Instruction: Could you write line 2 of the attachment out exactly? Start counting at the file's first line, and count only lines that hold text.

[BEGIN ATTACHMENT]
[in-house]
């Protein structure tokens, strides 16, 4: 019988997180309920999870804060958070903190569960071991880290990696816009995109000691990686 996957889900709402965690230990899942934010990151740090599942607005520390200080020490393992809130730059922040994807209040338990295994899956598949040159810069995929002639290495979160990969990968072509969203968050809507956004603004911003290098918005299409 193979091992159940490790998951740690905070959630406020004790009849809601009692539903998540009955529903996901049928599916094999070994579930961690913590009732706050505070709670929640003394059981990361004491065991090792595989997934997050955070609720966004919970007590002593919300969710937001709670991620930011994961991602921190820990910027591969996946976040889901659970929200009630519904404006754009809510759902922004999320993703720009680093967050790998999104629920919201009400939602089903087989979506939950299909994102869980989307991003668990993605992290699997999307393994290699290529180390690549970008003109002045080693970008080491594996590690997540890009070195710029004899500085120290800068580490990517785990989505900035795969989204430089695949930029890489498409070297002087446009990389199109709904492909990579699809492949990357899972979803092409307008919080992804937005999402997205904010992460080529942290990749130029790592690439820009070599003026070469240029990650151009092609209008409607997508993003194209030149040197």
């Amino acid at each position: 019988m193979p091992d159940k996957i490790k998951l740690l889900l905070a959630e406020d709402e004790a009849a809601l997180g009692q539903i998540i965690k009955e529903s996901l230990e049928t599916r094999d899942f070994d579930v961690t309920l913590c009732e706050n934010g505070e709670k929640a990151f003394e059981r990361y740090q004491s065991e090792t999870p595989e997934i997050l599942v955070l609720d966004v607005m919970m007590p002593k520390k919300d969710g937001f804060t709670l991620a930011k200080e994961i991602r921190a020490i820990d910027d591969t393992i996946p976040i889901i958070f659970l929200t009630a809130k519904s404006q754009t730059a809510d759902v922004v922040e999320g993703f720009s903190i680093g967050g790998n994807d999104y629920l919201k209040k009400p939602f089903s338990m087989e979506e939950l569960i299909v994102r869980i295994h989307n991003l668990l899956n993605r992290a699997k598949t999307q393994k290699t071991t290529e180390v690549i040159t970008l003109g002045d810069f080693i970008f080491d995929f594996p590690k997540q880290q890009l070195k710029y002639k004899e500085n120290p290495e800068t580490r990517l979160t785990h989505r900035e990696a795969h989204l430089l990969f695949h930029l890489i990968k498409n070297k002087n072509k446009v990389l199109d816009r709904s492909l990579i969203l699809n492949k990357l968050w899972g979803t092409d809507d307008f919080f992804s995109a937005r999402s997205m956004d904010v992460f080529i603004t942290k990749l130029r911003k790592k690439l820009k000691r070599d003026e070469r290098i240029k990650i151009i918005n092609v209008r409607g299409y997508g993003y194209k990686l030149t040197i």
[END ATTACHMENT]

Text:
């Protein structure tokens, strides 16, 4: 019988997180309920999870804060958070903190569960071991880290990696816009995109000691990686 996957889900709402965690230990899942934010990151740090599942607005520390200080020490393992809130730059922040994807209040338990295994899956598949040159810069995929002639290495979160990969990968072509969203968050809507956004603004911003290098918005299409 193979091992159940490790998951740690905070959630406020004790009849809601009692539903998540009955529903996901049928599916094999070994579930961690913590009732706050505070709670929640003394059981990361004491065991090792595989997934997050955070609720966004919970007590002593919300969710937001709670991620930011994961991602921190820990910027591969996946976040889901659970929200009630519904404006754009809510759902922004999320993703720009680093967050790998999104629920919201009400939602089903087989979506939950299909994102869980989307991003668990993605992290699997999307393994290699290529180390690549970008003109002045080693970008080491594996590690997540890009070195710029004899500085120290800068580490990517785990989505900035795969989204430089695949930029890489498409070297002087446009990389199109709904492909990579699809492949990357899972979803092409307008919080992804937005999402997205904010992460080529942290990749130029790592690439820009070599003026070469240029990650151009092609209008409607997508993003194209030149040197």